Halloween grand opening and MixGrotto one-year anniversary celebration
Friday – Sunday, October 29th – 31st
Corner of Princess and Front streets
“We’re all intelligent people who love to share!”
Ben Jameison, one-seventh of the MixGrotto cooperative, once stated the notion to his comrades, a group of young folks who have come together to create music, promote local talent and give back to charities all in one. Consisting of Aaron Harvey, James Bibo, Trevor Brown, Oliver Mellan, Annie Segrest and Will Wharton, along with Jameison, MixGrotto (MG) holds mixtape parties once a month, where they release a new collection of music made from local bands, at varying music venues. Said bands play, audiences members get free CDs, and a charity benefits from the proceeds at the door. The collective has promoted local acts like Justin Lacy and the Swimming Machine, Libraries, Charlie the Horse, Renouncer and Coup de Grace, as well as helped charities such as Through Our Eyes and Houston Moore After-School Program. Now, their zeal for crafting a unique, philanthropic path just got a little more exciting.
This weekend MixGrotto, as well as owners Jason Godwin and Dino Psilos of The Eat Spot (in the old Sue-Ann Shoes building, downtown) will open The Grotto on the second and third floors above the restaurant. Located on the corner of Princess and Front streets, it’s a prime spot for a music venue and film house.
“It all happened so fast,” Harvey explained last week in regards to opening shop. “It was late July, and Jason and Dino wanted to do something with the space since Rize was [no longer there.] They recognized the potential and were throwing out great ideas about a music venue. So, I proposed that they let MixGrotto go to work. ”
Harvey—who is also employed by The Eat Spot, while interning at local office cooperative BuenaSpace—set off with his MixGrotto cronies, and after much research, consideration and many discussions, the idea merged into a full-on entertainment parlor. The second floor will host a music venue, while the third offers a film house, with The Eat Spot, located on the ground floor, serving food to all levels above. MixGrotto will ultimately work as in-house booking agents for the space, bringing in their knowledge of great local, regional and national bands and performers.
“We want to bring in music that appeals to everyone, of all ages,” Harvey noted, “not just the youth. We are looking to book jazz, rock, electronic—all bands. We want to keep it eclectic and accessible to an expanding demographic.”
The film house will host movie nights, featuring old favorites and locally shot films, such as “The Crow.” They also plan to host Dinner and a Movie, of course with food served from below. “We will show traditional films,” Harvey said, “as well as films aimed toward raising awareness of particular charities, organizations or movements.”
Nothing is off limits here. In fact, they’ll also offer the space for premiere productions, hoping to elevate local support for filmmakers.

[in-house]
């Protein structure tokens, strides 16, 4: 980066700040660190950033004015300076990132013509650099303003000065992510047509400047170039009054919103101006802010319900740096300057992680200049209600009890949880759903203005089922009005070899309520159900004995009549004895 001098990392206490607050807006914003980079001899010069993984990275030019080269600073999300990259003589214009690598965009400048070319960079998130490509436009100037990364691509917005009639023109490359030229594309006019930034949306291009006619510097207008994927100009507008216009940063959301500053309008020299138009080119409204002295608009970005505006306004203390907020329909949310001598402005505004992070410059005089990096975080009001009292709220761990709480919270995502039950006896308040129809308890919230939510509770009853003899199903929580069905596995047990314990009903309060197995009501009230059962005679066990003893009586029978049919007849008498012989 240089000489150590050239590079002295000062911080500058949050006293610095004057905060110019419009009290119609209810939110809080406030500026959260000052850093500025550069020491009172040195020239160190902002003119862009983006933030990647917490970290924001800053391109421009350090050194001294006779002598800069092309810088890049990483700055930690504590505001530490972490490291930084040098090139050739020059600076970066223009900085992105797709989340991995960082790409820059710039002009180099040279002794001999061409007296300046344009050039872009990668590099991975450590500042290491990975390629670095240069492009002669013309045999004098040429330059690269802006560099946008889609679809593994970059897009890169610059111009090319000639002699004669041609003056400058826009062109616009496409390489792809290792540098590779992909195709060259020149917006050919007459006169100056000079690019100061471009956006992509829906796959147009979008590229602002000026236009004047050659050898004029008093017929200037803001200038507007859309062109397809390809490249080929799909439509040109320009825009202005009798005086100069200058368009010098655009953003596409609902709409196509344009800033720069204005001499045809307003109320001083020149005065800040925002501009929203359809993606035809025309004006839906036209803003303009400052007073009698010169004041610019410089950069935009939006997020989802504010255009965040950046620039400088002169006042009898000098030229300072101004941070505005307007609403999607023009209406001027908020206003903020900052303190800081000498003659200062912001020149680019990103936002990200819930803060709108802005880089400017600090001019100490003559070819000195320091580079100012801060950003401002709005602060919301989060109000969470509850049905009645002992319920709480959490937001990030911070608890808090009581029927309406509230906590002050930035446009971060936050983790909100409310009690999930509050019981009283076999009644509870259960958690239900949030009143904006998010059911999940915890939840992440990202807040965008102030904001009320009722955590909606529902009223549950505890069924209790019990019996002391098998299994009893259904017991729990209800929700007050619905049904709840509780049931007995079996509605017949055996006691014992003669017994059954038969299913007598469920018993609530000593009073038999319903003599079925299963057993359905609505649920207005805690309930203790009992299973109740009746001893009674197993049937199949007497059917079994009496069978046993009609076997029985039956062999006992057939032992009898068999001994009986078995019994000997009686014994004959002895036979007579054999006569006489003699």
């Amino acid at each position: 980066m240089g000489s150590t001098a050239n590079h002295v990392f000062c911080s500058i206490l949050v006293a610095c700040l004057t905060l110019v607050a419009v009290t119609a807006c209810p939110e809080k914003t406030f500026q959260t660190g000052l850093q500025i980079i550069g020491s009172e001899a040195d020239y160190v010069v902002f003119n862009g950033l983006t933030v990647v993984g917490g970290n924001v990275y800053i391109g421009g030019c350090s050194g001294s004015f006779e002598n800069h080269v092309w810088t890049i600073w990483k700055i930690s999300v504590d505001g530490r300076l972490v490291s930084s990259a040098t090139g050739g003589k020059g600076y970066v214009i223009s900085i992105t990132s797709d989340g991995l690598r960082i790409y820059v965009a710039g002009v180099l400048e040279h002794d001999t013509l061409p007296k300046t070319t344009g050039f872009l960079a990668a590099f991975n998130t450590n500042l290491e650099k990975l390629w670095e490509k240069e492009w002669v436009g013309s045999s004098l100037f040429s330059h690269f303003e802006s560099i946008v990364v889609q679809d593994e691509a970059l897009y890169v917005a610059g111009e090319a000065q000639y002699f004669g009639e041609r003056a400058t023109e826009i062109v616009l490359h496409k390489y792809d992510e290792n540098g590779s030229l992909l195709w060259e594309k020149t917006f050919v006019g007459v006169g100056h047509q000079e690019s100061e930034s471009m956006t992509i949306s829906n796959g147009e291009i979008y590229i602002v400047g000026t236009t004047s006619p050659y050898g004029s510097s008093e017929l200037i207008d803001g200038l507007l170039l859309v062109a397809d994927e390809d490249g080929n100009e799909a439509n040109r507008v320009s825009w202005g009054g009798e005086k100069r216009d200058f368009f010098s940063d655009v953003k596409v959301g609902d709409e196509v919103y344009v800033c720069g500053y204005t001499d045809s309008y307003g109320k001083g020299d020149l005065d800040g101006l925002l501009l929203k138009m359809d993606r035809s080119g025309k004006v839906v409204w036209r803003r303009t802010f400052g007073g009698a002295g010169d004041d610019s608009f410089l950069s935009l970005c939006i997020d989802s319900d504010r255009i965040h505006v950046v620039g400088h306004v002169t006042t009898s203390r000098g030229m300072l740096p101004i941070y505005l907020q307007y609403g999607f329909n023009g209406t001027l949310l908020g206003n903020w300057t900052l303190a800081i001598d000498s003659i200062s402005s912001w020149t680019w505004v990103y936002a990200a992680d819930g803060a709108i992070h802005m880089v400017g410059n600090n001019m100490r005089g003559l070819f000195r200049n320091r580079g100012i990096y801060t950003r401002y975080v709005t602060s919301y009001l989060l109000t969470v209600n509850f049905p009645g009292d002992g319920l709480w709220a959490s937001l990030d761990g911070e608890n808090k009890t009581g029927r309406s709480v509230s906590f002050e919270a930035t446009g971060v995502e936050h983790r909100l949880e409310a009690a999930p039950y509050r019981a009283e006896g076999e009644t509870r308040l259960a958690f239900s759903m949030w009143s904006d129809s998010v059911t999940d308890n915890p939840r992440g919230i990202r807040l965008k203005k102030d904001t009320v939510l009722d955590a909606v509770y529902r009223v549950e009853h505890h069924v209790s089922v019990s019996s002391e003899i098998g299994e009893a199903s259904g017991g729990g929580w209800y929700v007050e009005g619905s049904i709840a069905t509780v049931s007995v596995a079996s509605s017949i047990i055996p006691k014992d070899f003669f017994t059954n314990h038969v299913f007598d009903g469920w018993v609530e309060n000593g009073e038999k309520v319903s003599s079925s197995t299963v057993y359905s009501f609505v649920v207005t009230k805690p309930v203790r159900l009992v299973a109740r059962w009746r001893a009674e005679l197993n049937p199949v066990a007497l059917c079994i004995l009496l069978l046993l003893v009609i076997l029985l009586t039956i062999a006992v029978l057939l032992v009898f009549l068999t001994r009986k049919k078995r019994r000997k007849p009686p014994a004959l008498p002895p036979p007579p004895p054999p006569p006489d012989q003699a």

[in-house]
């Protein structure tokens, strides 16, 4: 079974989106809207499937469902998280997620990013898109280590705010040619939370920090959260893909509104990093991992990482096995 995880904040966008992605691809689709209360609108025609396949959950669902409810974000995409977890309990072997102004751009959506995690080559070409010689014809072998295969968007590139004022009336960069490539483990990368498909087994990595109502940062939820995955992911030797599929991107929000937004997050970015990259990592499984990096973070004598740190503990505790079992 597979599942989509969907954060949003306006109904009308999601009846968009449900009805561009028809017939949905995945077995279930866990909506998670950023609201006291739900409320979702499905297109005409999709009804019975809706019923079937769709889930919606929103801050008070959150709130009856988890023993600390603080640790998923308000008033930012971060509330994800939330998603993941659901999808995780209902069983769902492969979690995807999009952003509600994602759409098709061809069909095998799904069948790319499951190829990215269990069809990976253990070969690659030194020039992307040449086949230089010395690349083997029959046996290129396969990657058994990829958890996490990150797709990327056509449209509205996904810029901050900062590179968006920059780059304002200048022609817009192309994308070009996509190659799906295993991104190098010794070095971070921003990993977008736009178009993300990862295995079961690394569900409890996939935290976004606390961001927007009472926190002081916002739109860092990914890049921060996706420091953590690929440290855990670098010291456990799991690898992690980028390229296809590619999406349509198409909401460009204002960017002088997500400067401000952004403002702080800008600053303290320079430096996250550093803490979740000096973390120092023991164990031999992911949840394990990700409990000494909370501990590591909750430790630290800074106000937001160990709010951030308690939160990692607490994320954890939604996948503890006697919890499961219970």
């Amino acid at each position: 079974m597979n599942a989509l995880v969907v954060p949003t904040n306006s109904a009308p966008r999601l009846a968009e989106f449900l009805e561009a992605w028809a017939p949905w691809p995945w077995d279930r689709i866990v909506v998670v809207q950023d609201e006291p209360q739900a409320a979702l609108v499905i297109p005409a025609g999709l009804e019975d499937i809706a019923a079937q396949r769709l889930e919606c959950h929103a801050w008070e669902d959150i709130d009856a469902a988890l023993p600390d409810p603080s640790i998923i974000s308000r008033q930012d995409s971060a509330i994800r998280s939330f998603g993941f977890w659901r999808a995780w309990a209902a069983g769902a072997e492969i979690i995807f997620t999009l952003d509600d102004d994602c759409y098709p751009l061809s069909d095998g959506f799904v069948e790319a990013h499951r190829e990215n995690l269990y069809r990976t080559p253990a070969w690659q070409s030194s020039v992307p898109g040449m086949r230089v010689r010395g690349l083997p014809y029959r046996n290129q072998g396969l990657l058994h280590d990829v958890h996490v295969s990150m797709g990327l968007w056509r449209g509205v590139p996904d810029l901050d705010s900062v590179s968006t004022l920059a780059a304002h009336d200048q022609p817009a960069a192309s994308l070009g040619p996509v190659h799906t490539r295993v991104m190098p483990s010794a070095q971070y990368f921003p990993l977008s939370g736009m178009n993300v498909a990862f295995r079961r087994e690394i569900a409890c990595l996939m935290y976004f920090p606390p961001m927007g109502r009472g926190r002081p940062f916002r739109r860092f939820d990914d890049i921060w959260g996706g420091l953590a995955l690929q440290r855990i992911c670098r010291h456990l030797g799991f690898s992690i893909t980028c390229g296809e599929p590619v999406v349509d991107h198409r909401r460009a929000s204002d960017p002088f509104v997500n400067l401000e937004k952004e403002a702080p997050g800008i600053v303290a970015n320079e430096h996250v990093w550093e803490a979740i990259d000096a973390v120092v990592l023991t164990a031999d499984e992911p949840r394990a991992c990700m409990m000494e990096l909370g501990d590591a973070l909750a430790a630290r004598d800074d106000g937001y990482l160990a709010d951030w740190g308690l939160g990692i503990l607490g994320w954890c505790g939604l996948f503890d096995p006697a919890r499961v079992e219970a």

And like the out-of-box thinking the MGs so aggressively indulge, they plan on introducing YouTube playlists on the big screen.
“We also intend to give back to the community in greater ways,” Harvey noted, not only referencing MixGrotto’s consistent handout of mixtapes to help spread support for local music but with nonprofits as well. Working in a “micro-gism of a gift economy,” as Harvey called it, the hope is that while MG offers free music, it will catch on and prompt others to give as well—especially to charity. Though not every event at The Grotto will be philanthropic, many will, including the November 13th family fund-raiser, Fight for Zack’s Life, taking place from 4 p.m. to 7 p.m. The benefit will help 12-year-old Zack Mayo, who’s suffering from hepatoblastona, child liver cancer.
“Over the summer, Zack was playing outdoors, fell on the scooter and bumped his head,” Jason Godwin said, also revealing his appeal to the story, since his wife’s a school teacher and knows the family. “A trip to the hospital revealed the diagnosis, and treatment in Chapel Hill followed, along with his current treatment taking place at Cincinnati Children’s Hospital.”
Though Zack’s parents, Wendy and Ernie, and his brother, Nick, have had a great deal of support from the local community—Zack’s school sold wristbands to help fund the medical bills—they continue fighting day in, day out. Thus, proceeds from The Grotto event will help the family. Patrons will be admitted for only a buck, and $2 raffle tickets will be sold, offering prizes from local businesses. Live entertainment will be determined in coming weeks.
To kick off The Grotto’s promise of being all entertainment all the time—at least Thursday through Sunday, when it’s opened—Halloween weekend debuts a grand gala and birthday celebration for MixGrotto. On Friday night, they’ll show “Edward Scissorhands” and “Evil Dead” in the film house, while music from Cement Stars, DJ David Adusei and Buck Master plays on the second floor. On Saturday they will show “Silence of the Lambs” and “Evil Dead II,” while music from The Hufton Brothers and Charlie the Horse plays. On Sunday, All Hallow’s Eve, they have a costume parade planned, as well as music from Bete Tete and DJ Guy Fox; two classics will play on the big screen upstairs, including “Ghost Busters” and “Army of Darkness.”
“It’ll be a weekend of debauchery!” Harvey promised. Make plans to celebrate with the creative, the giving and the newest kids on the downtown block.